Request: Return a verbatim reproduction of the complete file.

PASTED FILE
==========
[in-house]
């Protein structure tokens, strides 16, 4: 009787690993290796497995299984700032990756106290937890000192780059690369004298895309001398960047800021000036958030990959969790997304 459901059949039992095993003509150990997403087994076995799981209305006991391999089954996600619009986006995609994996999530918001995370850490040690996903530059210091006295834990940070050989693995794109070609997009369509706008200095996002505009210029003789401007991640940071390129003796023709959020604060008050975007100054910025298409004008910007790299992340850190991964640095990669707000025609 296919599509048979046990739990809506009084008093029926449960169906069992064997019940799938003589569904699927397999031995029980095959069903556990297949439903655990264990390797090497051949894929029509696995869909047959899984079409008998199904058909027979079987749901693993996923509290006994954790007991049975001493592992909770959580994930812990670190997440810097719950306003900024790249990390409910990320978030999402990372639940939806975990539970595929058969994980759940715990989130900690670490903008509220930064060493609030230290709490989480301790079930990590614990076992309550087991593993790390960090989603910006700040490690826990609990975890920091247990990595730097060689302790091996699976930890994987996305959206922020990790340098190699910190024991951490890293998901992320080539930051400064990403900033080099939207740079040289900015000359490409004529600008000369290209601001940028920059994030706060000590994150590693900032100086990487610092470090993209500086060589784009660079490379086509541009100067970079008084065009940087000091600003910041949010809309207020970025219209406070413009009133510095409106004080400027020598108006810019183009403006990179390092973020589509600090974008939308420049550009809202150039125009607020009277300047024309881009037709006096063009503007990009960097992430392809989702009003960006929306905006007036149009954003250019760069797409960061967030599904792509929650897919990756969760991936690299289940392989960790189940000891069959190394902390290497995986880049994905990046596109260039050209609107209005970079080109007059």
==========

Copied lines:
[in-house]
């Protein structure tokens, strides 16, 4: 009787690993290796497995299984700032990756106290937890000192780059690369004298895309001398960047800021000036958030990959969790997304 459901059949039992095993003509150990997403087994076995799981209305006991391999089954996600619009986006995609994996999530918001995370850490040690996903530059210091006295834990940070050989693995794109070609997009369509706008200095996002505009210029003789401007991640940071390129003796023709959020604060008050975007100054910025298409004008910007790299992340850190991964640095990669707000025609 296919599509048979046990739990809506009084008093029926449960169906069992064997019940799938003589569904699927397999031995029980095959069903556990297949439903655990264990390797090497051949894929029509696995869909047959899984079409008998199904058909027979079987749901693993996923509290006994954790007991049975001493592992909770959580994930812990670190997440810097719950306003900024790249990390409910990320978030999402990372639940939806975990539970595929058969994980759940715990989130900690670490903008509220930064060493609030230290709490989480301790079930990590614990076992309550087991593993790390960090989603910006700040490690826990609990975890920091247990990595730097060689302790091996699976930890994987996305959206922020990790340098190699910190024991951490890293998901992320080539930051400064990403900033080099939207740079040289900015000359490409004529600008000369290209601001940028920059994030706060000590994150590693900032100086990487610092470090993209500086060589784009660079490379086509541009100067970079008084065009940087000091600003910041949010809309207020970025219209406070413009009133510095409106004080400027020598108006810019183009403006990179390092973020589509600090974008939308420049550009809202150039125009607020009277300047024309881009037709006096063009503007990009960097992430392809989702009003960006929306905006007036149009954003250019760069797409960061967030599904792509929650897919990756969760991936690299289940392989960790189940000891069959190394902390290497995986880049994905990046596109260039050209609107209005970079080109007059």